Could the Government explain why the Statement, which I did not see before it went out and I did not know the contents of, did not contain a transparent costing to justify the abolition of the chief coroner? Why does the Statement contain the line,

“neither the judge nor any other individual will be responsible for the leadership, culture or behaviour of coroners”,—[Official Report, 14/6/11; col. WS 62.]

which makes it clear that the key recommendations of reviews by Dame Janet Smith, Luce and others that highlighted the reforms essential to the coroners system have effectively been abandoned?

I dispute what the noble Baroness says. The costings were done in 2009 and they stand. The problem about the proposals that came forward afterwards was that they talked about deferred costs, and we could not go down that route. I remind the noble Baroness, who would know this only too well, that the chief coroner was not going to be a panacea. The chief coroner could do what he or she could to persuade; they did not have statutory rights to interfere with coroners, who are independent judicial officers. They did not have that right any more than is currently the case. We all wish to improve the coroners’ system. There is a lot to be said for turning the spotlight on practices in different areas, as has happened with military inquests, and seeking to drive up standards that way.

My Lords, will the Minister explain why Governments get themselves into such a pickle? The idea that the amount spent on this is likely to disturb the economy of the country is ludicrous. The public can see that we spend millions on pointless referenda yet, on an issue that affects the whole country and for which there is widespread support right across the party front, the Government dig in unnecessarily. Can the Minister not take this back to her civil servants, make them see some sense and get what the public want in this area?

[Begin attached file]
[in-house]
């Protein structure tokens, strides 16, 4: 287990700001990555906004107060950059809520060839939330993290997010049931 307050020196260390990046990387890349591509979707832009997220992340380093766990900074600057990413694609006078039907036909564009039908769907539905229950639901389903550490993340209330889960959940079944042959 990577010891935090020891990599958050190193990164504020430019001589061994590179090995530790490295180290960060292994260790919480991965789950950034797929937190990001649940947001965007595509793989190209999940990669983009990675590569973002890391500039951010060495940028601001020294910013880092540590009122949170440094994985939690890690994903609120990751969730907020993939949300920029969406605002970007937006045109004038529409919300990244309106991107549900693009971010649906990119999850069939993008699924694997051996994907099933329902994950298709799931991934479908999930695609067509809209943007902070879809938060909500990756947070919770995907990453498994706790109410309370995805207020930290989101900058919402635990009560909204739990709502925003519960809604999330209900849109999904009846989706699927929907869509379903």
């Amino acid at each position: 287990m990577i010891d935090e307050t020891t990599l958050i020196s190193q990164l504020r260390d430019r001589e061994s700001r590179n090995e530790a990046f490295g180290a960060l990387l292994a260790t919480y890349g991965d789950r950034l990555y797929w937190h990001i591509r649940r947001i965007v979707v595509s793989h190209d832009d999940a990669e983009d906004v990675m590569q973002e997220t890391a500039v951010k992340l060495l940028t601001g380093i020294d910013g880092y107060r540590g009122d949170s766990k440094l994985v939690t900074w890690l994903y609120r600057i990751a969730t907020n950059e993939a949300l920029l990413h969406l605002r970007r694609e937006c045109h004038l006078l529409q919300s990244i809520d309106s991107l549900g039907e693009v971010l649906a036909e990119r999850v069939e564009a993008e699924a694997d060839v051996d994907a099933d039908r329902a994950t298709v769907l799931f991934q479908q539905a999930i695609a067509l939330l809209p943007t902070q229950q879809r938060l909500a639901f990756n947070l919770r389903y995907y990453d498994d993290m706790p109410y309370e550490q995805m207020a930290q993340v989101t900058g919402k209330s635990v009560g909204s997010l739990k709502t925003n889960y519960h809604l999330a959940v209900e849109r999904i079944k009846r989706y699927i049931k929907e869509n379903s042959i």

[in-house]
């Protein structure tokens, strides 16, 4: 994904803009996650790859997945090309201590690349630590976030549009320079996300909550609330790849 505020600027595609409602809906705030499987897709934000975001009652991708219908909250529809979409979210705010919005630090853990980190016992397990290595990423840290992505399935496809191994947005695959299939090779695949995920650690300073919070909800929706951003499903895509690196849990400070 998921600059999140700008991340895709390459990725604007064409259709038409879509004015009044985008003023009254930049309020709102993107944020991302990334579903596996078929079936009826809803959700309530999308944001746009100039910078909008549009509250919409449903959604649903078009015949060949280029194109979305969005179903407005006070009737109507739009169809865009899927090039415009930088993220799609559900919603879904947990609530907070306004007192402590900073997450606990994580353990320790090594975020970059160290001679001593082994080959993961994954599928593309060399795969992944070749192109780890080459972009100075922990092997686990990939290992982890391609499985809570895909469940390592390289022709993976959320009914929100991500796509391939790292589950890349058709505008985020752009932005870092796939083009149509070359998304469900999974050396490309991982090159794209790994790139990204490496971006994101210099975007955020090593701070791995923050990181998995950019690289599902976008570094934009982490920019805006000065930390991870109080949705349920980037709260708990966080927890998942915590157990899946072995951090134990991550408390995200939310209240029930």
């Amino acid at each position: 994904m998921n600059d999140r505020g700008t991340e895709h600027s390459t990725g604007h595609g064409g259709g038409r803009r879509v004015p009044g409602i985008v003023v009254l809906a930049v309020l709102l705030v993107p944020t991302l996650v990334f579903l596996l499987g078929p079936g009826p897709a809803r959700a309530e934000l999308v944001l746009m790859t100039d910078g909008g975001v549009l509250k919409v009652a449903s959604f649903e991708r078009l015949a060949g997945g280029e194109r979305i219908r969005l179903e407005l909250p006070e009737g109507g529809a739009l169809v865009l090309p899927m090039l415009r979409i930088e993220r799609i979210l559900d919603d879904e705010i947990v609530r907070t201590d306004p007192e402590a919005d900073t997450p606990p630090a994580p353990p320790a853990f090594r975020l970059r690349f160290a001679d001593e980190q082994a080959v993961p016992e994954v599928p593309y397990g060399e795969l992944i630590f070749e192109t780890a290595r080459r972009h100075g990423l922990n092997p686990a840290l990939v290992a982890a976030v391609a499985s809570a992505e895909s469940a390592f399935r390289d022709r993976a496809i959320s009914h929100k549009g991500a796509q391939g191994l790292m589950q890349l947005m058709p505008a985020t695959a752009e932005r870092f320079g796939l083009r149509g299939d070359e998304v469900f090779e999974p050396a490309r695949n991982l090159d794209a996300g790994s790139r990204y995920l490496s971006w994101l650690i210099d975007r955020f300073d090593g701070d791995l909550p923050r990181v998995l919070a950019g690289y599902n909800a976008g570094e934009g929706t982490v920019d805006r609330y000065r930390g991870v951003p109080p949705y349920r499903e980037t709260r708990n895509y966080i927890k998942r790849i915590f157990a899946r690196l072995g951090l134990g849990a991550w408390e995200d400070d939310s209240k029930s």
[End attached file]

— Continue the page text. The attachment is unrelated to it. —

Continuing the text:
As my noble friend who is absent today often says, “To govern is to choose”. We all know the dire situation that the country is in but no one is suggesting that they short sell in Britain, unlike in Italy and Greece. That is worth bearing in mind when looking at this question. The Ministry of Justice, like all other areas in Whitehall, had to take its share of the cuts. It has had to make a 25 per cent cut in its budget. It was decided that, since most of these tasks could be transferred over and that was cost-neutral, that was what should be done. I point out again that, this having been addressed for military inquests, there have been the kind of improvements that noble Lords wish to see.